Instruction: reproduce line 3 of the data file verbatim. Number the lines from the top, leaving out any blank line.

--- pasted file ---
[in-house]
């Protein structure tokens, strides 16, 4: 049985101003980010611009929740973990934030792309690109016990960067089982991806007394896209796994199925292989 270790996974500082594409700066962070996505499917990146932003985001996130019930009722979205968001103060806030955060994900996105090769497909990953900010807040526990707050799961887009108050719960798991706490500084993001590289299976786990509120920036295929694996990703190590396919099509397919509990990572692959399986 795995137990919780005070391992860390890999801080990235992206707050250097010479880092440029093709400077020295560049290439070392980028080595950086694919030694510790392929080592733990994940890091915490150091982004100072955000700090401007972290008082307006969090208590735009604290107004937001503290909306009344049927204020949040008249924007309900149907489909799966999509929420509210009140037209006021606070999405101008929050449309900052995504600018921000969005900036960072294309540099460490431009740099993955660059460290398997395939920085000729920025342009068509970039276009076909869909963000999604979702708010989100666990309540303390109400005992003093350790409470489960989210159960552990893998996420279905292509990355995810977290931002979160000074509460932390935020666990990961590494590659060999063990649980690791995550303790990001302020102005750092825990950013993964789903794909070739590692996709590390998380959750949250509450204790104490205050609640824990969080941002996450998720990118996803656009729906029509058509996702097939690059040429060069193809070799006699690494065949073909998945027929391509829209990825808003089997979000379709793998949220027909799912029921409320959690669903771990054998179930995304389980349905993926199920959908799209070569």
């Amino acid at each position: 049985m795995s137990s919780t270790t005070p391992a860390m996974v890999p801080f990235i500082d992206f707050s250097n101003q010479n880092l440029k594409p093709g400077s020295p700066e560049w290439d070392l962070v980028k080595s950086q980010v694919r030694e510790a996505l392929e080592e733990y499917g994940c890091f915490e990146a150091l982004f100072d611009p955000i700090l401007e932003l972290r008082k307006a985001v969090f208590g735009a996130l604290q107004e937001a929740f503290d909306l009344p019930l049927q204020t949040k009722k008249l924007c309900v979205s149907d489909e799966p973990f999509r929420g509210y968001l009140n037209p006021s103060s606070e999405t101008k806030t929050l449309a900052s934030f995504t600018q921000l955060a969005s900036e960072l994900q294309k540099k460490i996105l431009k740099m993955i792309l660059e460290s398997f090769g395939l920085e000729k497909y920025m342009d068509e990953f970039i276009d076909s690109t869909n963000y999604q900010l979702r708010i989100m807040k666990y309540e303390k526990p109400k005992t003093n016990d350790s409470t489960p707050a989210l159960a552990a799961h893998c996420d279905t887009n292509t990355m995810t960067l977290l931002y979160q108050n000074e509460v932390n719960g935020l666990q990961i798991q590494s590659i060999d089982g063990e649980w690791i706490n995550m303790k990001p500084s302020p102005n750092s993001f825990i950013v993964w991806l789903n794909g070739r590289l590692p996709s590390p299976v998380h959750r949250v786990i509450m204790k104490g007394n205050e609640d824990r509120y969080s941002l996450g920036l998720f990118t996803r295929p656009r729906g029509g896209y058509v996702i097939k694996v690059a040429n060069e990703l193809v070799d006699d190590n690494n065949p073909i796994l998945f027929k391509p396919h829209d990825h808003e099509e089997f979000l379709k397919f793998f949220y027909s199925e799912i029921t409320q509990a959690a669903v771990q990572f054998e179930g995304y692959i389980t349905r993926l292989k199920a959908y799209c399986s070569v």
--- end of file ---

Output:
């Amino acid at each position: 049985m795995s137990s919780t270790t005070p391992a860390m996974v890999p801080f990235i500082d992206f707050s250097n101003q010479n880092l440029k594409p093709g400077s020295p700066e560049w290439d070392l962070v980028k080595s950086q980010v694919r030694e510790a996505l392929e080592e733990y499917g994940c890091f915490e990146a150091l982004f100072d611009p955000i700090l401007e932003l972290r008082k307006a985001v969090f208590g735009a996130l604290q107004e937001a929740f503290d909306l009344p019930l049927q204020t949040k009722k008249l924007c309900v979205s149907d489909e799966p973990f999509r929420g509210y968001l009140n037209p006021s103060s606070e999405t101008k806030t929050l449309a900052s934030f995504t600018q921000l955060a969005s900036e960072l994900q294309k540099k460490i996105l431009k740099m993955i792309l660059e460290s398997f090769g395939l920085e000729k497909y920025m342009d068509e990953f970039i276009d076909s690109t869909n963000y999604q900010l979702r708010i989100m807040k666990y309540e303390k526990p109400k005992t003093n016990d350790s409470t489960p707050a989210l159960a552990a799961h893998c996420d279905t887009n292509t990355m995810t960067l977290l931002y979160q108050n000074e509460v932390n719960g935020l666990q990961i798991q590494s590659i060999d089982g063990e649980w690791i706490n995550m303790k990001p500084s302020p102005n750092s993001f825990i950013v993964w991806l789903n794909g070739r590289l590692p996709s590390p299976v998380h959750r949250v786990i509450m204790k104490g007394n205050e609640d824990r509120y969080s941002l996450g920036l998720f990118t996803r295929p656009r729906g029509g896209y058509v996702i097939k694996v690059a040429n060069e990703l193809v070799d006699d190590n690494n065949p073909i796994l998945f027929k391509p396919h829209d990825h808003e099509e089997f979000l379709k397919f793998f949220y027909s199925e799912i029921t409320q509990a959690a669903v771990q990572f054998e179930g995304y692959i389980t349905r993926l292989k199920a959908y799209c399986s070569v």